The campaigning medic shaping the health of the town

Dr Arif Rajpura (Director of Public Health for Blackpool).
Dr Arif Rajpura (Director of Public Health for Blackpool).
0
Have your say

Glance across at the Bloomfield Road pitch overlooked by public health director Dr Arif Rajpura’s office and two things are obvious.

Glance across at the Bloomfield Road pitch overlooked by public health director Dr Arif Rajpura’s office and two things are obvious.

One, it’s not in the best of health itself. Scuffed grass here, bare patches, more of an obstacle course than football pitch. No wonder players kick off.

Secondly, the advertisements, the sponsors, offer a pick and mix of temptations. Drinking. Betting shops. Loan companies. Junk food.

Arif’s office overlooks the lot. He adds: “It epitomises the society we live in but all those things contribute to the misery we’ve got here in 
Blackpool. ”

Distractingly, his mobile phone goes off. The ring tone is If You Like Pina Coladas. “I just love that song,” protests the lead director on alcohol for public health in the North West.

Equally distractingly, there’s an array of wine glasses, big and small, in front of him. They are there to highlight the units of alcohol within each.

“You could get half a bottle of wine in this one,” he points out.

I know. I’ve been tempted to ask him where he got it.

“And we know,” he adds with a meaningful glance, “that people horrendously under estimate their alcohol consumption. They get a false sense of security using just one glass.”

Arif’s based in the suite of offices shared with Blackpool Football Club and NHS Blackpool’s Clinical Commissioning Group - in place of the old Primary Care Trust.

He has another at the Town Hall. Public health this month passed to local authority control. He’s got a good working relationship with the council-led health and wellbeing board chaired by Coun Ivan Taylor.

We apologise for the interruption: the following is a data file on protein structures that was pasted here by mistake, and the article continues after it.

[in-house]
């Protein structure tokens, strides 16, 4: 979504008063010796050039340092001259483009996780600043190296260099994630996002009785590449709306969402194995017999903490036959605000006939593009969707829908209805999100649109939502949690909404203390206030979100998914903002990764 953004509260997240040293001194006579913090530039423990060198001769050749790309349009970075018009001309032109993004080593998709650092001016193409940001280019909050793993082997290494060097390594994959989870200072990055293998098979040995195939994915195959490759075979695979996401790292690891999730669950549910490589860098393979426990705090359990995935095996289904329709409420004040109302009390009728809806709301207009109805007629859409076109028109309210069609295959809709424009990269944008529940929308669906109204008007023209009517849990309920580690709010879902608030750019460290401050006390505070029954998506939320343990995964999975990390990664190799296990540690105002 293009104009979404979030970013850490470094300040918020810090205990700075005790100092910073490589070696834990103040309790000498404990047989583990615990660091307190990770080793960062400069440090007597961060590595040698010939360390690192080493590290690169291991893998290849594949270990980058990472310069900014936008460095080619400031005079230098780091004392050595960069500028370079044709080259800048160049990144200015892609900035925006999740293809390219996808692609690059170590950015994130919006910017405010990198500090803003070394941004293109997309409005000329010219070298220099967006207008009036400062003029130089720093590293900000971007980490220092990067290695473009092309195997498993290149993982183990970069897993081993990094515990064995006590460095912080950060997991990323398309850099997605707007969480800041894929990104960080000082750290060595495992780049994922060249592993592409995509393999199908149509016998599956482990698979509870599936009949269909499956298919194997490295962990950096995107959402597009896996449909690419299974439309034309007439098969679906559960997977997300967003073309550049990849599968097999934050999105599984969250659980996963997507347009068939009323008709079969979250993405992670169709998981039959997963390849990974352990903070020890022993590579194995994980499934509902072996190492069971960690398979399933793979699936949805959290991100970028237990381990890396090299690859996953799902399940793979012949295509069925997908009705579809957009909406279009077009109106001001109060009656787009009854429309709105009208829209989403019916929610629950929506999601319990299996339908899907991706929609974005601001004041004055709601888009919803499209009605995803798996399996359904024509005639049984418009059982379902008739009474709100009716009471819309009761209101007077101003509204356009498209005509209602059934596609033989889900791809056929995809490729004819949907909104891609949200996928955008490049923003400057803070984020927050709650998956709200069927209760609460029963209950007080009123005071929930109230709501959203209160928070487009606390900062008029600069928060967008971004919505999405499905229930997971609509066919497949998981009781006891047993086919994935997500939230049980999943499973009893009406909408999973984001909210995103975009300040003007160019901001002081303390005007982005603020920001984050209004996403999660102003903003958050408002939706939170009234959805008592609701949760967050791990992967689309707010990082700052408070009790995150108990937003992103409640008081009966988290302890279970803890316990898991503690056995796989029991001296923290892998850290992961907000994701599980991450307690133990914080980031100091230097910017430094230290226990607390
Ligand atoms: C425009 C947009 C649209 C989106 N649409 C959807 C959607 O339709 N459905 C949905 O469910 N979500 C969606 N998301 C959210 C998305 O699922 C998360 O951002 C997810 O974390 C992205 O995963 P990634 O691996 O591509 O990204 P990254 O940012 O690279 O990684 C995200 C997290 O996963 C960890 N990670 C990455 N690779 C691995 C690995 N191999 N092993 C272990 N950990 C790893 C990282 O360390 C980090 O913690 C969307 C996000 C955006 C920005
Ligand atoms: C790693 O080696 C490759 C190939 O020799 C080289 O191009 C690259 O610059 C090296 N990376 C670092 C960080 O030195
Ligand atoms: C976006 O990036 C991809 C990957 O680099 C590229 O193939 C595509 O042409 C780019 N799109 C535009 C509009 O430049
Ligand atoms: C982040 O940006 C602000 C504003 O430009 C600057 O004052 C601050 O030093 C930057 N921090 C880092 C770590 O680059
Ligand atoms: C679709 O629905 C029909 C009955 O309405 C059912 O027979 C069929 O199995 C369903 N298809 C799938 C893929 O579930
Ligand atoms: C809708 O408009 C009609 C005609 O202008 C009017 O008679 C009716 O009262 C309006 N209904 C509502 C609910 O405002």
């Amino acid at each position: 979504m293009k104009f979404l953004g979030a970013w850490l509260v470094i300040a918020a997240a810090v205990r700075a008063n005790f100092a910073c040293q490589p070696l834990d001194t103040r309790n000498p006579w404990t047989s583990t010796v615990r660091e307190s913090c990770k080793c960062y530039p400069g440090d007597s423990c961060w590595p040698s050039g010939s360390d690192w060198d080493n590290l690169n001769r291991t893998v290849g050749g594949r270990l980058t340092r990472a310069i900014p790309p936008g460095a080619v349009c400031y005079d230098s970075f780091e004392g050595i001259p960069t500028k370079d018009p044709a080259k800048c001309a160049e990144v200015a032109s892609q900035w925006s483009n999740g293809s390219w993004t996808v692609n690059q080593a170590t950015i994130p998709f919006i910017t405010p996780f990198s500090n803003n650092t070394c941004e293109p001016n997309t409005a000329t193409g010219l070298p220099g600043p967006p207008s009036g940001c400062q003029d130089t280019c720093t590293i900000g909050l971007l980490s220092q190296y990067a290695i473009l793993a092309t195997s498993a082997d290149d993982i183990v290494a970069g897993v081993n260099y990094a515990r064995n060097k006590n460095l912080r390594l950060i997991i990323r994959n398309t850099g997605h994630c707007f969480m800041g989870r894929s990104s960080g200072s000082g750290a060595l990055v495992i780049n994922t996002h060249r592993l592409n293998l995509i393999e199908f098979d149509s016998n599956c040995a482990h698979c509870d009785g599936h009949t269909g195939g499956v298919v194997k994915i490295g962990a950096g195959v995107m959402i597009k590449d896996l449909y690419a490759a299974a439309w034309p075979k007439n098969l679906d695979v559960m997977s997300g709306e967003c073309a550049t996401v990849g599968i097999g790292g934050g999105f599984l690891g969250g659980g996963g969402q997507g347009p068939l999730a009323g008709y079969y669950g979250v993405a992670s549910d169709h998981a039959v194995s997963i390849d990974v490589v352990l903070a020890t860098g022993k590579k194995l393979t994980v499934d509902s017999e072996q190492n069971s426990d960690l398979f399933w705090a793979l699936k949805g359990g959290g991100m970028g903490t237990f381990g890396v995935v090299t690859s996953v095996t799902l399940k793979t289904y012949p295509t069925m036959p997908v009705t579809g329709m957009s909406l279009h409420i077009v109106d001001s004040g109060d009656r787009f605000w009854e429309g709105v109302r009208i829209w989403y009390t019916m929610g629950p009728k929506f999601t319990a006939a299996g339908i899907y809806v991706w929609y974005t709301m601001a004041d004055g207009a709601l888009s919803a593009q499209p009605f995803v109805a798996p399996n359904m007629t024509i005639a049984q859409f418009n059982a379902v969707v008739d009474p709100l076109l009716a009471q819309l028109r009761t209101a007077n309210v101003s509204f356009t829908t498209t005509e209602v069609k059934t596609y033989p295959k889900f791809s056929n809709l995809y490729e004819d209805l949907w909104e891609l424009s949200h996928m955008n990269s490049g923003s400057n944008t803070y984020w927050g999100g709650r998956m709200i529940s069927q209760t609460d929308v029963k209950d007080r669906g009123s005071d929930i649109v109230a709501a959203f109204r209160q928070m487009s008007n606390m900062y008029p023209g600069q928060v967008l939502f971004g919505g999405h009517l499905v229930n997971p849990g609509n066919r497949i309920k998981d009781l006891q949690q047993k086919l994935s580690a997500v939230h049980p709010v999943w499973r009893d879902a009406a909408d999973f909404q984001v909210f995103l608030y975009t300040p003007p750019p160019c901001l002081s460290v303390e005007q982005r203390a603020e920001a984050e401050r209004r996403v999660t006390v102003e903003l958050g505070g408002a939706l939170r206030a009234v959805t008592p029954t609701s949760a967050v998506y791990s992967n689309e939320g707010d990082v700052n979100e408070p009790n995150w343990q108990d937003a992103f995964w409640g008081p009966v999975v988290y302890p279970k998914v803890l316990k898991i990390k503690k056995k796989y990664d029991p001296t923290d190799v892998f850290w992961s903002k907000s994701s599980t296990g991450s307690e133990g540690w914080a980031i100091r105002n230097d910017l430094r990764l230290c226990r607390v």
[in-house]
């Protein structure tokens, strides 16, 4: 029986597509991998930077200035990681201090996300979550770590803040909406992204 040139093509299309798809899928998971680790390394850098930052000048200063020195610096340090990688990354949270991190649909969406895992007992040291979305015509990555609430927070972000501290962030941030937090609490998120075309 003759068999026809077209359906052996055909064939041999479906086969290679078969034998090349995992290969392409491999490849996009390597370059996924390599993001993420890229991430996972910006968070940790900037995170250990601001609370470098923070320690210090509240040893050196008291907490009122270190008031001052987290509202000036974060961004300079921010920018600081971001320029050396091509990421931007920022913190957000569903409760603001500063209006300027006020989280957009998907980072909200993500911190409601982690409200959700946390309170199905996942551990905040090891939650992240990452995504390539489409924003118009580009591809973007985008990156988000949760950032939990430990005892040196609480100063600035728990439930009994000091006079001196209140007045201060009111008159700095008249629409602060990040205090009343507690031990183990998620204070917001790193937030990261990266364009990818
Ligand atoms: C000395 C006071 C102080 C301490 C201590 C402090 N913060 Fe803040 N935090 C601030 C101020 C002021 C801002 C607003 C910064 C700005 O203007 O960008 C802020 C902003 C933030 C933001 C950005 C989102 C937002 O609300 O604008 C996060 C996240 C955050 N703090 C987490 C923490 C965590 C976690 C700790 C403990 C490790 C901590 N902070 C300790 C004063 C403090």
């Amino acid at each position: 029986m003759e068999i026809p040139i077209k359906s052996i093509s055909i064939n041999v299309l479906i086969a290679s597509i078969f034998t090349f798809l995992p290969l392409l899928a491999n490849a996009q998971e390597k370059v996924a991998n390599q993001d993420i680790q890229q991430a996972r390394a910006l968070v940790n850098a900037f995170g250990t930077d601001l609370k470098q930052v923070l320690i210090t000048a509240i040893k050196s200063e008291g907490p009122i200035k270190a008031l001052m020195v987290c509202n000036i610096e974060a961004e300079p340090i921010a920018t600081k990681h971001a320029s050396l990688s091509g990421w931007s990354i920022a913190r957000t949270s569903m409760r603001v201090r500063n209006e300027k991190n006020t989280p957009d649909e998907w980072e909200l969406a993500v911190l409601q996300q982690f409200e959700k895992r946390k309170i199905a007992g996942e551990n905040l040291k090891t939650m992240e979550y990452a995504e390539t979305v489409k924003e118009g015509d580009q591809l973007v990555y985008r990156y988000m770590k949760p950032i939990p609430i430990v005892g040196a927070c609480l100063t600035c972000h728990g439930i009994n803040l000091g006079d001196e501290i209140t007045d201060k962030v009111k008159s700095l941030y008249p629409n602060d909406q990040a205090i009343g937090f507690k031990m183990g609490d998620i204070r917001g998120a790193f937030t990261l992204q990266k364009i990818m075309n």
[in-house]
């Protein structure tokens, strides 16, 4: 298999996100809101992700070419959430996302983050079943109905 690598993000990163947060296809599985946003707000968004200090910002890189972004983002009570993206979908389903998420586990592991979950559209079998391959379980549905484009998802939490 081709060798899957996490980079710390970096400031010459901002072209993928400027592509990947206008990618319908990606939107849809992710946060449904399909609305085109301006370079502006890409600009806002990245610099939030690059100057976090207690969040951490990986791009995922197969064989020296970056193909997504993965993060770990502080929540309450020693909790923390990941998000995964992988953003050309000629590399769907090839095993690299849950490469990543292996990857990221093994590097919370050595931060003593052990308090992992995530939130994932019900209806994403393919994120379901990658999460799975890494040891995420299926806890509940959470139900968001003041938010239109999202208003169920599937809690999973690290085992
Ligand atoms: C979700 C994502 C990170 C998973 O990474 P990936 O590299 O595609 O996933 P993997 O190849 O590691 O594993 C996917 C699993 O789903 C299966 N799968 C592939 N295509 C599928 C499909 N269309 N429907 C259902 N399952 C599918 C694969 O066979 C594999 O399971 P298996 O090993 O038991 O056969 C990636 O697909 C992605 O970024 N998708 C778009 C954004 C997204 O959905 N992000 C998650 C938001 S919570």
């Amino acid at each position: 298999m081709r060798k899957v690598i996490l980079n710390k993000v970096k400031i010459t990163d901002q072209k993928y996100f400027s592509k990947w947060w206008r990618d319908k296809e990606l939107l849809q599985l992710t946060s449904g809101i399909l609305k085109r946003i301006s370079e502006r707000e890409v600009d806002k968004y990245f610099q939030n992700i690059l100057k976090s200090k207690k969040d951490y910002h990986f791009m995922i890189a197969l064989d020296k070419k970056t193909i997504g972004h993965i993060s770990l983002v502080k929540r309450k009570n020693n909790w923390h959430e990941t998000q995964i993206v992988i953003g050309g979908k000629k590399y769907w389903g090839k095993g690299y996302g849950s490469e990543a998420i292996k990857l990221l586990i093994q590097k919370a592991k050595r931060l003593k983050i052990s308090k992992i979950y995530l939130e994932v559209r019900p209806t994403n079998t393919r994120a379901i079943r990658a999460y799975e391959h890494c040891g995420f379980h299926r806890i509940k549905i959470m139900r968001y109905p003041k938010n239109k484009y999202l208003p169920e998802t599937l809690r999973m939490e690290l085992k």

Public health is where it should be, says Arif. “It makes perfect sense in terms of partnership. And we can target our responses to needs.”

Take the Know Your Number posters around town. They relate to blood pressure. Encouraging more of us to play the numbers game has identified 650 more people with high BP. “The evidence shows that if you treat 40 people for high blood pressure you can prevent one event. Equate that to 650 people identified and treated and that’s 15 heart attacks or strokes stopped. Hugely significant when you consider the human and financial cost of a stroke.”

The football club stands at the heart of one of the most deprived districts in town.

He’s out to end the postcode lottery that may knock years off life - and undermine quality of life - by dint of being born here at the seaside rather than in Surrey Heath.

“There’s a saying: bad doctors treat diseases, good doctors treat people, and the best doctors treat populations.”

Take smoking.

“ The smoking ban was a massive public health achievement. Culturally it’s less acceptable. Here we’re still way behind. Nationally we have smoking rates of 21 per cent, here it’s 29 per cent and where we’re sat, in Bloomfield, half the adult population smoke.

“When I started here, smoking in pregnancy was 40 per cent, a shocking figure. Now it’s 30 per cent, totally unacceptable but down. The Government wants it down to seven per cent. We need to ask what makes people smoke and give them a pathway to cessation faster. “

Blackpool stands so high in the social deprivation charts medics risk nosebleeds just looking at the inner city style health related issues. Heart, cancer, liver disease blackspot. High rate of sexually transmitted infections. Clinical obesity rising. Seaside slobbery clogging terraced streets.

So what equips a teetotal middle class Muslim to cope with the cultural mindset and shift needed to stem the tide of drink and junk food and disregard to self and others?

Well, for starters, the face of public health but has a heart and social conscience.